5 Black Female Writers You Should Know
For a long time, the holy trinity – Toni Morrison, Alice Walker, and Maya Angelou – have dominated the literary field as black female writers. It is a rarity for authors to achieve mass recognition, but these women made it despite the barriers from the literary landscape that they were entering: one brimming with racial and gender bias. Most likely, you have heard of, or have been forced to read, one of these authors before. Whilst they have well earned their recognition, it is worth looking around them. If you are not an avid reader but want to read more by black women, here are some recommendations:
Danticat holds a remarkable ability to write accessibly without patronising her readers; all whilst achieving a textured and compelling way of storytelling. The consensus (including Oprah Winfrey) favours her debut novel Breath, Eyes, Memory, but The Farming of Bones and The Dew Breaker are also excellent.
Jackie Kay often focuses on the puzzle of identity (herself being of black and Scottish heritage). Her work is specific yet universal; lyrical with the ability to metamorphosis into an array of perspectives. Kay can evoke empathy from her readers for just about any character or voice. Trumpet is phenomenal and her most celebrated novel, but poetry remains her primary form. Some of the most popular being Grandpa’s Soup, Baggage, and Bed.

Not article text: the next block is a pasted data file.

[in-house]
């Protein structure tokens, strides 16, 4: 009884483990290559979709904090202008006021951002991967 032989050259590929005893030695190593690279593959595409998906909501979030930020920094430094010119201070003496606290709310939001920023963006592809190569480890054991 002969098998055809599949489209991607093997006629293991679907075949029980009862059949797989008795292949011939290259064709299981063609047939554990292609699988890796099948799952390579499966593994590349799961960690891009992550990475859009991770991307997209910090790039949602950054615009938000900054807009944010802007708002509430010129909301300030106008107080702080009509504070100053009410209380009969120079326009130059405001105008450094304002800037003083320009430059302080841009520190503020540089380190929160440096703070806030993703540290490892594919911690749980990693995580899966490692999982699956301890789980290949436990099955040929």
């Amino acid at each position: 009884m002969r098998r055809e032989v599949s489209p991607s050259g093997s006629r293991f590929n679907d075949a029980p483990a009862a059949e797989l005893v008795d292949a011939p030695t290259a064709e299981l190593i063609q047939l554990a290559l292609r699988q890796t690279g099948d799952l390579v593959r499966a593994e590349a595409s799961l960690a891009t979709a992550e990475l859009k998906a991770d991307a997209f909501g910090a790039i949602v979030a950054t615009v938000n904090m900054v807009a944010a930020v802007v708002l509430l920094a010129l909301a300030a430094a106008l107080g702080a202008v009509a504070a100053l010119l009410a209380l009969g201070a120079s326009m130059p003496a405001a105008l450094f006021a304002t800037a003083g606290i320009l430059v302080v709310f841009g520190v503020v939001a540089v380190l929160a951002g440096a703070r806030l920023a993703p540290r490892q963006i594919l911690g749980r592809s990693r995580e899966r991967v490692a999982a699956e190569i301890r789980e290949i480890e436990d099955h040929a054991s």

Well respected by her contemporaries and beyond, Hansberry was the first black female author to have her play performed on Broadway. She is most well known for her intense play A Raisin in the Sun, written a couple of years before her untimely death in 1965. Her work taps into the collective story of black American families and the burden of social difficulties they faced daily.
Jennifer Nansubuga Makumbi
An up and coming Ugandan novelist and short story writer, Makumbi was the winner of the 2014 Commonwealth Writers prize for her short story Let’s Tell This Story Properly. Distinct with dark humour woven into her writing, her imagery is unique to Ugandan culture. Her work almost playfully reacts to the strain of diaspora whilst living in Britain.
Butler is a science fiction writer and widely regarded as the mother of afro-futurism. Viewed as one of the greatest sci-fi writers of all time, her novels contain complex female leads of colour and dystopian scenarios driving her plot. Butler wrote many books, so it is difficult to pin one in particular. Saying that Wild Seed, Kindred, and Dawn are popular amongst her fans.
Images courtesy of worldliteraturetoday.org, twitter @JackieKayPoet, legacy.com, Irishtimes.com & imdb.com